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Urban Diets and Nutrition

Recent decades have seen unprecedented population growth in urban areas. 66 per cent of the world’s population is projected to be living in cities by 2050. The additional 2.5 billion urban residents will live primarily in Africa and Asia. This is leading to a growing crisis of urban malnutrition where overweight and obesity, undernutrition and micronutrient deficiencies co-exist.

Without decisive action, the nutrition crisis in urban areas across low- and middle-income countries will deepen over the next decade in response to multiple pressures such as globalization, migration, population growth, income inequality, pressures on land and water for food production, and climate change.

Only by acting now can policymakers avoid locking in future burdens for health, well-being and economic development.

This Policy Brief

The policy brief: "Urban diets and nutrition: Trends, challenges and opportunities for policy action" looks at the challenge of providing healthy diets in urban environments, presenting eight policy recommendations which integrate actions from food, agriculture and nutrition into urban planning, education, health, sanitation, water and infrastructure development. In brief:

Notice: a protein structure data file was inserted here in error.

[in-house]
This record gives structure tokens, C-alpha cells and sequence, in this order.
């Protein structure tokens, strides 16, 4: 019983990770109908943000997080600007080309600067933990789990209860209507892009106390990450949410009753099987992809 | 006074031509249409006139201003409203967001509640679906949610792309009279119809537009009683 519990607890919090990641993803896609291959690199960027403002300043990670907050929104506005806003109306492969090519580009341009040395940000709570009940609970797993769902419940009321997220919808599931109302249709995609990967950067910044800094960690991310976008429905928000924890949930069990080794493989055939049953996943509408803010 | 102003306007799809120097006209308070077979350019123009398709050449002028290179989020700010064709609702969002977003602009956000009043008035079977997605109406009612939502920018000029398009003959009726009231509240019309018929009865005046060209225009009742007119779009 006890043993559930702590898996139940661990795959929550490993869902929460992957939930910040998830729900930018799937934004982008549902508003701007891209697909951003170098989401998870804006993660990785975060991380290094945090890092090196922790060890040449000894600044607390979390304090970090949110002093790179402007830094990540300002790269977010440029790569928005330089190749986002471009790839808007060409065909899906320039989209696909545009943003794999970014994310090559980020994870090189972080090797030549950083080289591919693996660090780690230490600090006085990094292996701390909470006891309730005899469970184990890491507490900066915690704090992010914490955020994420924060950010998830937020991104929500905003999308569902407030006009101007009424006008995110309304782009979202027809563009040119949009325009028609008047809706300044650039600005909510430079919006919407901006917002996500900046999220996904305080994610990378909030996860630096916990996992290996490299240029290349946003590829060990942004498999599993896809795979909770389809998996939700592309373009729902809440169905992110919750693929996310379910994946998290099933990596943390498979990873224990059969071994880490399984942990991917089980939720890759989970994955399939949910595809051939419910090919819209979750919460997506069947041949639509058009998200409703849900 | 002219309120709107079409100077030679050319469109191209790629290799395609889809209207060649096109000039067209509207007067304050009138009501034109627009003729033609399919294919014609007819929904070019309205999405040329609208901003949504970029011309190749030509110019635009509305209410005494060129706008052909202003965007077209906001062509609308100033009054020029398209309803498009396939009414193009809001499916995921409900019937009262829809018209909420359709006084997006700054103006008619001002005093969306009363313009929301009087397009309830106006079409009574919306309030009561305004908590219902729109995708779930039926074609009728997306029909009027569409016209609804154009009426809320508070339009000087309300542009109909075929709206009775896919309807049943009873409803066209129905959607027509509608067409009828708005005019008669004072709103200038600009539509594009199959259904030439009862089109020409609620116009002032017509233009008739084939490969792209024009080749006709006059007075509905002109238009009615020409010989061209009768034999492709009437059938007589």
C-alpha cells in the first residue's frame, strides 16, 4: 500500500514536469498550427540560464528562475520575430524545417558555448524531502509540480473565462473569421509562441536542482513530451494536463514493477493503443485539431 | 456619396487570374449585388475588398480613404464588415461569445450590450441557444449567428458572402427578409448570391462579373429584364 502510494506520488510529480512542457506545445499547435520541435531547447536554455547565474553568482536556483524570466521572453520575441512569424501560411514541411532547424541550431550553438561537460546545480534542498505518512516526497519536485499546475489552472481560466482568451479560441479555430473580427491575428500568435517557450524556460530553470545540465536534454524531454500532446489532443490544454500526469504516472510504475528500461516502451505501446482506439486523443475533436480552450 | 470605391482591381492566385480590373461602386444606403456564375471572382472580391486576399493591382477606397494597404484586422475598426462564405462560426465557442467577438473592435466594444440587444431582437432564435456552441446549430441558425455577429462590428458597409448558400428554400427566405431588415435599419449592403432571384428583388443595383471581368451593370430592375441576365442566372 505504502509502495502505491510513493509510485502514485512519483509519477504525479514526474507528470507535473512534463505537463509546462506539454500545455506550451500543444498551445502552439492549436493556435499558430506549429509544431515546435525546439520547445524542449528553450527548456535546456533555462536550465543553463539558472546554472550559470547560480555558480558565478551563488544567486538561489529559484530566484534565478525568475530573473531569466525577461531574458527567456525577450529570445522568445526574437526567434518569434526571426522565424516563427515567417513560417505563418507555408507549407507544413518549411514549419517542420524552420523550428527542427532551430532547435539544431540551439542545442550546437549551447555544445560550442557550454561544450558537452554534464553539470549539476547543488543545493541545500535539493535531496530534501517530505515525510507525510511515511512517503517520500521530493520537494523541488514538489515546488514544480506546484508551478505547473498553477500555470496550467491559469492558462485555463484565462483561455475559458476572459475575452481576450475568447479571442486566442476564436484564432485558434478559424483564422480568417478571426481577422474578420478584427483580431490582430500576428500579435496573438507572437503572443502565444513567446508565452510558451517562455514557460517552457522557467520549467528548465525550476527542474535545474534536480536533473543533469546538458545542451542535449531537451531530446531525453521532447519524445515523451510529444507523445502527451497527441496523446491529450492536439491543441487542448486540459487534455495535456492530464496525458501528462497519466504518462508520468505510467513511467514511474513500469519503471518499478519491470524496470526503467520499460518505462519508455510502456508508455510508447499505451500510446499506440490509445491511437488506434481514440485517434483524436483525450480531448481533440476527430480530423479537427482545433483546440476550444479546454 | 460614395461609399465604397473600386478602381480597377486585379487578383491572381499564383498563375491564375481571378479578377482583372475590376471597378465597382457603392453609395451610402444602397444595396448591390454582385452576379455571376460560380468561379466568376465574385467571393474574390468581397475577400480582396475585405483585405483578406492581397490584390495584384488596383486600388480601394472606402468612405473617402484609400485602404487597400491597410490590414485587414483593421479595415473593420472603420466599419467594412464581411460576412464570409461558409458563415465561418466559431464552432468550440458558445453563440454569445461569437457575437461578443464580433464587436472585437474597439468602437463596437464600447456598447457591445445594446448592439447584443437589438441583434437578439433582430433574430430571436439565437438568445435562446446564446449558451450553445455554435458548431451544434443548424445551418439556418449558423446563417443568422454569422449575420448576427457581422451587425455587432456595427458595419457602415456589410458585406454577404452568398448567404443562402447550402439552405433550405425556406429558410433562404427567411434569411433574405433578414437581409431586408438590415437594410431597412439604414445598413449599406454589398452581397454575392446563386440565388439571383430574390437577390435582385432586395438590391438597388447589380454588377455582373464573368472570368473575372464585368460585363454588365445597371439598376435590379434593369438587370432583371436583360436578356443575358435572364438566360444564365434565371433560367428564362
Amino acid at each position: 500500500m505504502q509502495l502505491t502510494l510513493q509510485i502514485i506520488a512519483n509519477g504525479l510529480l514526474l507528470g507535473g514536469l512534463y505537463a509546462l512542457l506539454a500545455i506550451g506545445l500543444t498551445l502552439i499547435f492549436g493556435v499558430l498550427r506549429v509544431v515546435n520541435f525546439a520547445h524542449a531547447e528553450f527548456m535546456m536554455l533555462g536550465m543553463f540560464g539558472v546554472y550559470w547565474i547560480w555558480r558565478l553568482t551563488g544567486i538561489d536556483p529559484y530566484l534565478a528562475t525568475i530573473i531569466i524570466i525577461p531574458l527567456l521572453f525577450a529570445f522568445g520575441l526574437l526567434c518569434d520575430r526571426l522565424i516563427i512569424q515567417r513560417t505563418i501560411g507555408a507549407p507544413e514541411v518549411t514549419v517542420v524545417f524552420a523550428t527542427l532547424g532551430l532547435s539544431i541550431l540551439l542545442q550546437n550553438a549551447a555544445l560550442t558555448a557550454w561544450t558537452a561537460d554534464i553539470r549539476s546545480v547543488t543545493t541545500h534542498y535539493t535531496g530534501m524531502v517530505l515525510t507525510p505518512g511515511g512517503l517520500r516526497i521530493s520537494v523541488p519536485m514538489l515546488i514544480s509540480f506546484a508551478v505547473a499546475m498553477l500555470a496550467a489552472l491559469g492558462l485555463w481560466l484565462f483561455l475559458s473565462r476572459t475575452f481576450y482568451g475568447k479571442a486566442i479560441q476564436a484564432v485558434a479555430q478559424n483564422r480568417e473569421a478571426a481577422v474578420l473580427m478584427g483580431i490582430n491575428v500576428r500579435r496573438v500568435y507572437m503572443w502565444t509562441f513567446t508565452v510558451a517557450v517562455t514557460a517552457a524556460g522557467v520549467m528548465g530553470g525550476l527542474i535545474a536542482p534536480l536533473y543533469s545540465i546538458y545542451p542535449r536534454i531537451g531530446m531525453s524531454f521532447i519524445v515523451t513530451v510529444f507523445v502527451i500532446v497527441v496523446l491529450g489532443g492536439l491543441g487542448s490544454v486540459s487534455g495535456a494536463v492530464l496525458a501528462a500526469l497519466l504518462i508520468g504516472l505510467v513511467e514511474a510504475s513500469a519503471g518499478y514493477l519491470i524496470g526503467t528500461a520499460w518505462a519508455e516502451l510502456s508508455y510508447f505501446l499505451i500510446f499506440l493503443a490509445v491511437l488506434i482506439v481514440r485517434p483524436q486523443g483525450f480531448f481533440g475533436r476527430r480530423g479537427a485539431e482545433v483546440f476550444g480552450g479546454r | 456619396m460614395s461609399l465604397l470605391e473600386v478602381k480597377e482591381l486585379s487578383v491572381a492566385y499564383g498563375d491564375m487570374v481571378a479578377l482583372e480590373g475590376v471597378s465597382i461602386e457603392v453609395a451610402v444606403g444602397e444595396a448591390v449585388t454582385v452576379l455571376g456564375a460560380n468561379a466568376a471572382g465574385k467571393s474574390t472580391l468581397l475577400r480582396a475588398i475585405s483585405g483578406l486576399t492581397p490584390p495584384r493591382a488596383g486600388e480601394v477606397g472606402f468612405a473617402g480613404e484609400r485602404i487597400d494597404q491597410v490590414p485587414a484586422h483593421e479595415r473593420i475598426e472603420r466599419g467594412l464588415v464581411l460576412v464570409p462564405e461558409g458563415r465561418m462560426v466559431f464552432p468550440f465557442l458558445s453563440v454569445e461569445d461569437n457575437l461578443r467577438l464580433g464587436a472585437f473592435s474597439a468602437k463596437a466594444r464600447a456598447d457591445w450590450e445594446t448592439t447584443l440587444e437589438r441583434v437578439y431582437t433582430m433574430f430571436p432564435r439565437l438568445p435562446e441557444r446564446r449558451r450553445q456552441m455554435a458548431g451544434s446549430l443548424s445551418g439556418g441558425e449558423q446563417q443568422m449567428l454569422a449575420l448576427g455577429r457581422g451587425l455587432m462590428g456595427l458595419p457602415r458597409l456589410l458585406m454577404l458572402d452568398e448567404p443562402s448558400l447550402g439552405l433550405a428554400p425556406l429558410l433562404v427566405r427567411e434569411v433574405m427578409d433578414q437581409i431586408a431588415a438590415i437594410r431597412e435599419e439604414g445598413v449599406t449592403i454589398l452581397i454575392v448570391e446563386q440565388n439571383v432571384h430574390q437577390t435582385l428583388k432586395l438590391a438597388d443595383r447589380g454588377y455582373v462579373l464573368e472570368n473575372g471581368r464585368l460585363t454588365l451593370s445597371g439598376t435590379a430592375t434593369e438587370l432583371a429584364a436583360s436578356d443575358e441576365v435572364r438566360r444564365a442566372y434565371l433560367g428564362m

1. Make high-quality diets a priority for both urban and rural populations.
  2. Empower urban policymakers at local level to take a leading role in championing better diets and nutrition.
  3. Capitalize on the opportunities for influence offered by urban food systems, for example with campaigns and regulations on product labelling, advertising and promotion.
  4. Connect with wider areas of policy that affect urban food systems and nutrition, such as infrastructure, housing, transport and access to water and sanitation.
  5. Address the needs of different urban population groups to achieve improved consumer access and dietary choice.
  6. Change attitudes to the informal food sector – working to improve it rather than penalise it.
  7. Give more attention to the specific challenges associated with rising rates of overweight and obesity.
  8. Carefully measure, rigorously analyse and quickly disseminate efforts to tackle urban health and nutrition challenges.

Full details here.

The brief was launched on the eve of the Laureate Award Ceremony, at the World Food Prize, Des Moines. See press release of the event.

Related documents

Press release

“There is an urgent need to have better urban governance around food, nutrition and health. Urban populations need improved information on how to live well by eating well.”

Dr Akinwumi Adesina, Global Panel Member, and President, African Development Bank.